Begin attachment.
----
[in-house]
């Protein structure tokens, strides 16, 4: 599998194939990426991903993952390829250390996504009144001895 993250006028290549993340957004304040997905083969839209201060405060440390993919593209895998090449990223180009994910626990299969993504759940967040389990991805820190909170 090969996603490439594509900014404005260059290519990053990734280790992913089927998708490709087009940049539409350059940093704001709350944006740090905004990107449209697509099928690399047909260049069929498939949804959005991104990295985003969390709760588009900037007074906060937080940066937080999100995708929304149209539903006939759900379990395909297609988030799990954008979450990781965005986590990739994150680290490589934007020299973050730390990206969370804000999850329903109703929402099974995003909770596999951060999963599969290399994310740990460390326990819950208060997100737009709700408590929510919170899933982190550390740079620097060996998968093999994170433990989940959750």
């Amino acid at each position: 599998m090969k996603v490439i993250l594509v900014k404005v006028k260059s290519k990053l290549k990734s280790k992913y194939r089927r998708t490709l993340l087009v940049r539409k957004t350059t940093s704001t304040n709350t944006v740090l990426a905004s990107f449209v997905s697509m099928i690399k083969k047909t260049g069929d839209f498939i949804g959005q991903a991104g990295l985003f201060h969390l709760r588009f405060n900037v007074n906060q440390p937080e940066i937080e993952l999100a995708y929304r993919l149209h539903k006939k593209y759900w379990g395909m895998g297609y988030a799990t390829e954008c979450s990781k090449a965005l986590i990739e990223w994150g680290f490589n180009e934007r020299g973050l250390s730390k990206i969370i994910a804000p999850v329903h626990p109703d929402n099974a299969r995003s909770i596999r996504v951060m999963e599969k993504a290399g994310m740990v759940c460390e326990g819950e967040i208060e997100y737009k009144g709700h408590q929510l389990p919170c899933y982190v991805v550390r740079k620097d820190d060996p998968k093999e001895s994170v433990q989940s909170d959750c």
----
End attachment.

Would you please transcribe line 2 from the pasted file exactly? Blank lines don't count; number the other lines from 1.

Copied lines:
């Protein structure tokens, strides 16, 4: 599998194939990426991903993952390829250390996504009144001895 993250006028290549993340957004304040997905083969839209201060405060440390993919593209895998090449990223180009994910626990299969993504759940967040389990991805820190909170 090969996603490439594509900014404005260059290519990053990734280790992913089927998708490709087009940049539409350059940093704001709350944006740090905004990107449209697509099928690399047909260049069929498939949804959005991104990295985003969390709760588009900037007074906060937080940066937080999100995708929304149209539903006939759900379990395909297609988030799990954008979450990781965005986590990739994150680290490589934007020299973050730390990206969370804000999850329903109703929402099974995003909770596999951060999963599969290399994310740990460390326990819950208060997100737009709700408590929510919170899933982190550390740079620097060996998968093999994170433990989940959750």